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Photo © Costanza Giovannini
Photo © Costanza Giovannini

Intriguing Impruneta

Crafts, wine and culture a stone’s throw from Florence

A hop, skip and jump (okay, quick bus jaunt) from downtown Florence, Impruneta is not on most tourists’ radars: perfect for a day trip, it offers a calm contrast to its intense neighboring city. But it’s much more than just a side destination or escape from elsewhere—packed with Etruscan and Roman history, folksy local festivals and a longstanding craft tradition, Impruneta is a guidebook-worthy getaway that will ignite your curiosity. More of a clustering of villages than a single town, it has the spirit of the much-deeper Tuscan countryside, but with enough attractions and local life to keep you busy.

  • 1.
    Terracotta and traditions
  • 2.
    Cultural attractions

Terracotta and traditions

- Credit: Anna Zucconi

“Tuscan terracotta” are two words you might see on a paint swatch, and they’ve come to identify not just a specific color but a whole culture and identity. Terracotta-potted plants are a postcard staple and icon of Italy, and that image that we all have of it comes straight out of modest Impruneta, believe it or not. Called the “cotto dell’Impruneta,” the terracotta produced here uses iron-rich clay sourced from the area (including some outlying towns like Ferrone and Tavarnuzze) and has been an important part of the local economy since at least the 14th century.  Vases, bricks and kitchen serving essentials are and have been produced here for hundreds of years: to give you an idea of the prestige, consider that the tiles topping Florence’s Duomo were baked in Impruneta, and the famous cotto has also been used in sculptures sprinkled throughout some of Tuscany’s most lavish villas and noble homes. Bottom line? If you’re visiting Impruneta, you can get a good sense of local business and tradition – not to mention a source of pride for its natives – by visiting a terracotta workshop or shopping for tiles, pots, vases and old-school carrying containers.  

The terracotta tradition ties in to another cornerstone of the culture: olive oil and wine. Impruneta is a rich production area for both delicacies – and something had to be used to store or haul the goods around! Traditionally, that was a type of terracotta receptacle called orci. But we know what you’re wondering: where can you taste what’s inside? Today the town hosts a famous harvest festival for a few weeks every September known as the Grape Festival, which makes the perfect backdrop to a tasting adventure. Besides offering ample opportunities to taste wines and other delicacies from local producers, the Festa dell’Uva hosts family-friendly activities, themed exhibitions and events, markets, music and more. During the olive harvest season, consider organizing a tasting at one of the area’s many family-run farms, several of which belong to the Consortium for the Protection of Tuscan Extra Virgin Olive Oil; look to their listings for ideas.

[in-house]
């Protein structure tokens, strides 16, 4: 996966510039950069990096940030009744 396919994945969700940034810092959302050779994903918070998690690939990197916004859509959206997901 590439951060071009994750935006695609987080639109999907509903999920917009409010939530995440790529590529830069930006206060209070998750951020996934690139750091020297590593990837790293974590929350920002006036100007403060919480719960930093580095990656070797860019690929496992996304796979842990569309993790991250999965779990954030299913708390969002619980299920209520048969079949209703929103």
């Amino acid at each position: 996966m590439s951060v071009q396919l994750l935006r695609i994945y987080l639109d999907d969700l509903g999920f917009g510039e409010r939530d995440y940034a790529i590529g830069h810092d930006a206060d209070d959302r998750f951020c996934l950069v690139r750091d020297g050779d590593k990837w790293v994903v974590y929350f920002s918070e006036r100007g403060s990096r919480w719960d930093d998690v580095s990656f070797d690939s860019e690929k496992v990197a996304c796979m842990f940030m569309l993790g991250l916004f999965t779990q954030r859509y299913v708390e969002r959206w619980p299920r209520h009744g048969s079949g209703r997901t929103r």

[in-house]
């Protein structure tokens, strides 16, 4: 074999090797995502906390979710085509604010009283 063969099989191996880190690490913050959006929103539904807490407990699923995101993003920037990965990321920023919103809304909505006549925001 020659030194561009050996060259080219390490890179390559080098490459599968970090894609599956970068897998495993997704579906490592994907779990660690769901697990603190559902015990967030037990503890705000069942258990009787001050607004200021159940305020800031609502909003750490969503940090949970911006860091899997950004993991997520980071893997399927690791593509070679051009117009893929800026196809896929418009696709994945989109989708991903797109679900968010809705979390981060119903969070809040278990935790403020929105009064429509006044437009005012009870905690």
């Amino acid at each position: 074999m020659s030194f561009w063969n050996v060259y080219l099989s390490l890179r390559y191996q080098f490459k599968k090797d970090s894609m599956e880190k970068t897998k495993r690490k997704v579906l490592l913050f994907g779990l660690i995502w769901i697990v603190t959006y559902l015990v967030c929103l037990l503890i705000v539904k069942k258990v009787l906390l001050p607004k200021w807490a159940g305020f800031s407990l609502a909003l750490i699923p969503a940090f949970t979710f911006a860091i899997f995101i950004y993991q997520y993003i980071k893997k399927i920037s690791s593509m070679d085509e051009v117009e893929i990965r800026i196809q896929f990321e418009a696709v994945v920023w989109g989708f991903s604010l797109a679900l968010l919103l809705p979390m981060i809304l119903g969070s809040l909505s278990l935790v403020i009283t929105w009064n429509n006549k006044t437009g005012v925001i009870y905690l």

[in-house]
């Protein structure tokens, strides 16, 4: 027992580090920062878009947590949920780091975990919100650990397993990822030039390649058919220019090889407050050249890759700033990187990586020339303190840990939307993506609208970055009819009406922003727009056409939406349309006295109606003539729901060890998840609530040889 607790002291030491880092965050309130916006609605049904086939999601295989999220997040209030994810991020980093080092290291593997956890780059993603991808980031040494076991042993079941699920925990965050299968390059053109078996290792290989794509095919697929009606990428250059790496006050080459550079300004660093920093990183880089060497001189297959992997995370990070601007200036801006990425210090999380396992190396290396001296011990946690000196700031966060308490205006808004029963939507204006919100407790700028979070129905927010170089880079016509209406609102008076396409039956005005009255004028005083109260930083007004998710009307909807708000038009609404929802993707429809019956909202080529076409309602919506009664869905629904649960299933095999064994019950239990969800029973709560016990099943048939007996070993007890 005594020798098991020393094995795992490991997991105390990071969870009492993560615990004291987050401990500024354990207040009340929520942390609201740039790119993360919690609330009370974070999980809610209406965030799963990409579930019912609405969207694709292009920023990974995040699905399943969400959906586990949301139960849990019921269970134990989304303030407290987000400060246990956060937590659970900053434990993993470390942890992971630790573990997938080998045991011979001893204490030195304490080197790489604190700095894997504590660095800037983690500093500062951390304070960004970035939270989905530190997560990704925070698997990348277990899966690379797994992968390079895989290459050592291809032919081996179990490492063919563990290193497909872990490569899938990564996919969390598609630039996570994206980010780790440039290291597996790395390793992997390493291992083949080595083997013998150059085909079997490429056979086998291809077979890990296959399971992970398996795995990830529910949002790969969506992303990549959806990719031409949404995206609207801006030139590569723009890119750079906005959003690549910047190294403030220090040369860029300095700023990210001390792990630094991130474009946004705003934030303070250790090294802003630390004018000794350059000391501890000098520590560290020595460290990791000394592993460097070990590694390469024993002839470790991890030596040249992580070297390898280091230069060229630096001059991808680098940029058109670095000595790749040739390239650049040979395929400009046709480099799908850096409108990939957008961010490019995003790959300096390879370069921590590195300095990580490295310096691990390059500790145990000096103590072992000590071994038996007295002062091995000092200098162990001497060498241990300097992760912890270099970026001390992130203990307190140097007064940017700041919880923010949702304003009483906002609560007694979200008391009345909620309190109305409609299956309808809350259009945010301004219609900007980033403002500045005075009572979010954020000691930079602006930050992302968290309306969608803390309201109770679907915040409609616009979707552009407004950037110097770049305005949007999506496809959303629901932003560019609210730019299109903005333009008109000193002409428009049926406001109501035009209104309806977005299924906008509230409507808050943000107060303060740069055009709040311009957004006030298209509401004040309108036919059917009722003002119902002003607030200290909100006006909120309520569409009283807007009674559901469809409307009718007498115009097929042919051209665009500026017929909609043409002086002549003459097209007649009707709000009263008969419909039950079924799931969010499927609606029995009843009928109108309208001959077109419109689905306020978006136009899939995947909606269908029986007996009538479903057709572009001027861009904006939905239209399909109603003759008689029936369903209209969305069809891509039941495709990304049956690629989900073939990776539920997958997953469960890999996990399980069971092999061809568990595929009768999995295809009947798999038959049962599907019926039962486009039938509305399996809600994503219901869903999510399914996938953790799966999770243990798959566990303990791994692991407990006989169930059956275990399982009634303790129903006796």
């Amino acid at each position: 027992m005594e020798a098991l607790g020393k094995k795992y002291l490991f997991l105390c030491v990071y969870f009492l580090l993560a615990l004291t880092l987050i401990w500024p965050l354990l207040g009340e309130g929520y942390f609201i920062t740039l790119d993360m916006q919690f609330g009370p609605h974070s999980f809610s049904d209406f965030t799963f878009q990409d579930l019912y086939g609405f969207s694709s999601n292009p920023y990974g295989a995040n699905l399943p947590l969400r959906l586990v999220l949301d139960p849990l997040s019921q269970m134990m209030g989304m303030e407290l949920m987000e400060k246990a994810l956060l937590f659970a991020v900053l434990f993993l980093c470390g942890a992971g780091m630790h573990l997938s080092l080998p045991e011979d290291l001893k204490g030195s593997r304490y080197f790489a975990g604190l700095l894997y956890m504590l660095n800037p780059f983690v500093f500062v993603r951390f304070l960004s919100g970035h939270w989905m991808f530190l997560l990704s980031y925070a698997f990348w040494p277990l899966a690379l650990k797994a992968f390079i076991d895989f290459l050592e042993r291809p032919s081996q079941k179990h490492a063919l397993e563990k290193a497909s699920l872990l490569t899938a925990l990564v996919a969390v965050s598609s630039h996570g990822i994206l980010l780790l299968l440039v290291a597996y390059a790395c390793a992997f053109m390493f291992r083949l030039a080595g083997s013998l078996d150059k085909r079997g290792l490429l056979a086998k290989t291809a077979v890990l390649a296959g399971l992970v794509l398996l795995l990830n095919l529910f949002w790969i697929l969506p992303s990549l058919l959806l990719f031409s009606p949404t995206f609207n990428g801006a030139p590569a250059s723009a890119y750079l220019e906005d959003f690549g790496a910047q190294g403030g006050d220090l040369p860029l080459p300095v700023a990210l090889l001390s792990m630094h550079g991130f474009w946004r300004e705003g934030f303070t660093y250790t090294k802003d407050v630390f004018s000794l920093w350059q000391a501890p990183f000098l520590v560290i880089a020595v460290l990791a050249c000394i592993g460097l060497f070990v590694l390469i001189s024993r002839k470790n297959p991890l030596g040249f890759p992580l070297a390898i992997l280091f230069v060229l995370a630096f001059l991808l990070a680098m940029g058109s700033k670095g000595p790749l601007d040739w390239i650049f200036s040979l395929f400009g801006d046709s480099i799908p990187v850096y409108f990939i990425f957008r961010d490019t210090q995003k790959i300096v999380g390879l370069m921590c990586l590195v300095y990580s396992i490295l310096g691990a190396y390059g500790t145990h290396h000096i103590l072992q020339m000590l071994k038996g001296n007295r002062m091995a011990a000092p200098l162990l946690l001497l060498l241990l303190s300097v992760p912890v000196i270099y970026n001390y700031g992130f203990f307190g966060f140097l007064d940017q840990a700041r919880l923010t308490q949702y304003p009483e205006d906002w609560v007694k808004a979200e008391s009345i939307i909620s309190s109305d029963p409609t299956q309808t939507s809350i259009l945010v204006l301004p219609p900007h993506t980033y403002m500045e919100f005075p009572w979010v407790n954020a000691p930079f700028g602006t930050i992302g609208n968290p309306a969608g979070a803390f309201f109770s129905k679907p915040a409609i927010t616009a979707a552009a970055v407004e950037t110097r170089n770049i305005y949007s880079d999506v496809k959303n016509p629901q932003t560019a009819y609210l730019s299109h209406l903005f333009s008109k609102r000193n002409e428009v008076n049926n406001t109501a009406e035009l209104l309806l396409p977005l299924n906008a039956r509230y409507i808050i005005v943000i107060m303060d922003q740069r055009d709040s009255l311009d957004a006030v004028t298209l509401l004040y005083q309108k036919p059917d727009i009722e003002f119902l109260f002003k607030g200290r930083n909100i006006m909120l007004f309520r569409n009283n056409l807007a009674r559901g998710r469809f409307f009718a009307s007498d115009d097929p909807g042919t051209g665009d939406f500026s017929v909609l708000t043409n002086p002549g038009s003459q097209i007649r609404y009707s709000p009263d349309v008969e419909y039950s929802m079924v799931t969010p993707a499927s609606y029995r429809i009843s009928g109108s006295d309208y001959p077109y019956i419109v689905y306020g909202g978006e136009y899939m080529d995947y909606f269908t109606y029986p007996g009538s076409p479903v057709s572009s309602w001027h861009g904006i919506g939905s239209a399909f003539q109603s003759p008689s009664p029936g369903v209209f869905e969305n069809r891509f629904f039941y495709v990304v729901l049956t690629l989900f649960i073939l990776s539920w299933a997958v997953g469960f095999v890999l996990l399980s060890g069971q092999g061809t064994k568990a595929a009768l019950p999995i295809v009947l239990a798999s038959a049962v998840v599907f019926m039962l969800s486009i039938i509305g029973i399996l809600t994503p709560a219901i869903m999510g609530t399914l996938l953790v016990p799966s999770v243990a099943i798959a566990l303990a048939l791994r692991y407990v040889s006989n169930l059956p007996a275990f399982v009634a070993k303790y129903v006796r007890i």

Cultural attractions

Basilica of Saint Mary in Impruneta
Basilica of Saint Mary in Impruneta - Credit: Vignaccia76

Would you believe us if we told you you could literally set foot on American soil in Impruneta? It’s true: just outside the main town in Tavarnuzze, on the shaded, winding via Cassia, you’ll find the American Memorial Cemetery where around 4,000 men who lost their lives in World War II are buried; many of them fell in the battles surrounding the capture of Rome in June 1944. A particularly moving part of the experience is viewing the Tablets of the Missing, where just over 1,400 names of never-recovered soldiers are still inscribed. The space is overseen by the American Battle Monuments Commission and guided tours are available; on US Memorial Day in May, a community ceremony, open to the general public, always takes place.

More traces of World War II history can be found in the Basilica of Saint Mary in Impruneta, the parish church and a testament to Impruneta’s importance on pilgrimage routes through the Middle Ages. Many of its medieval elements were lost in its 1944 bombing, but the tragedy brought with it the opportunity for a restoration; the artwork is well preserved and much of the church was rebuilt in the aftermath, according to its original style.

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